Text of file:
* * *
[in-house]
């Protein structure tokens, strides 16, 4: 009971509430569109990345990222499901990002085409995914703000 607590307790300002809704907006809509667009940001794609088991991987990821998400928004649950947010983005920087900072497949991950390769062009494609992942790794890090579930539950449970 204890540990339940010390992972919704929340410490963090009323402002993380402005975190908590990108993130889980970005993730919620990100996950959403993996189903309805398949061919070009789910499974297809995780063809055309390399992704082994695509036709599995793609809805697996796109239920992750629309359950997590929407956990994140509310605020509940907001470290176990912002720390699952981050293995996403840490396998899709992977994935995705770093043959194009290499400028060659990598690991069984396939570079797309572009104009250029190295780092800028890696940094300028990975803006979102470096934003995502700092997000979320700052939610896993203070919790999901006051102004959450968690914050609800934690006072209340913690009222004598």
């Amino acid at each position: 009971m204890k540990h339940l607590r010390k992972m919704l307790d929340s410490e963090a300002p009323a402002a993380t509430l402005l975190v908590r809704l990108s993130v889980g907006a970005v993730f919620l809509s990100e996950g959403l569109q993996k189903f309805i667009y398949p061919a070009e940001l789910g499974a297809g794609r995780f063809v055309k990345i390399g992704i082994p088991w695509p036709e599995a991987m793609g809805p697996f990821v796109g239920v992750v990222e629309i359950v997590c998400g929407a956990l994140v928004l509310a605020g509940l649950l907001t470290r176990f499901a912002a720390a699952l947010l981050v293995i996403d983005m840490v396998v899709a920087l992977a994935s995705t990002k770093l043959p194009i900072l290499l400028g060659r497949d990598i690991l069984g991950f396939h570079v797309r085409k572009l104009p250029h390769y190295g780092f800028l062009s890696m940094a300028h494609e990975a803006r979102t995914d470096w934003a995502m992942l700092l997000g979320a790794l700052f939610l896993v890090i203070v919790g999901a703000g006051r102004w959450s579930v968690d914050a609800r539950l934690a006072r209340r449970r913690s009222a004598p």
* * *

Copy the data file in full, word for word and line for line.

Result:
[in-house]
């Protein structure tokens, strides 16, 4: 009971509430569109990345990222499901990002085409995914703000 607590307790300002809704907006809509667009940001794609088991991987990821998400928004649950947010983005920087900072497949991950390769062009494609992942790794890090579930539950449970 204890540990339940010390992972919704929340410490963090009323402002993380402005975190908590990108993130889980970005993730919620990100996950959403993996189903309805398949061919070009789910499974297809995780063809055309390399992704082994695509036709599995793609809805697996796109239920992750629309359950997590929407956990994140509310605020509940907001470290176990912002720390699952981050293995996403840490396998899709992977994935995705770093043959194009290499400028060659990598690991069984396939570079797309572009104009250029190295780092800028890696940094300028990975803006979102470096934003995502700092997000979320700052939610896993203070919790999901006051102004959450968690914050609800934690006072209340913690009222004598």
């Amino acid at each position: 009971m204890k540990h339940l607590r010390k992972m919704l307790d929340s410490e963090a300002p009323a402002a993380t509430l402005l975190v908590r809704l990108s993130v889980g907006a970005v993730f919620l809509s990100e996950g959403l569109q993996k189903f309805i667009y398949p061919a070009e940001l789910g499974a297809g794609r995780f063809v055309k990345i390399g992704i082994p088991w695509p036709e599995a991987m793609g809805p697996f990821v796109g239920v992750v990222e629309i359950v997590c998400g929407a956990l994140v928004l509310a605020g509940l649950l907001t470290r176990f499901a912002a720390a699952l947010l981050v293995i996403d983005m840490v396998v899709a920087l992977a994935s995705t990002k770093l043959p194009i900072l290499l400028g060659r497949d990598i690991l069984g991950f396939h570079v797309r085409k572009l104009p250029h390769y190295g780092f800028l062009s890696m940094a300028h494609e990975a803006r979102t995914d470096w934003a995502m992942l700092l997000g979320a790794l700052f939610l896993v890090i203070v919790g999901a703000g006051r102004w959450s579930v968690d914050a609800r539950l934690a006072r209340r449970r913690s009222a004598p």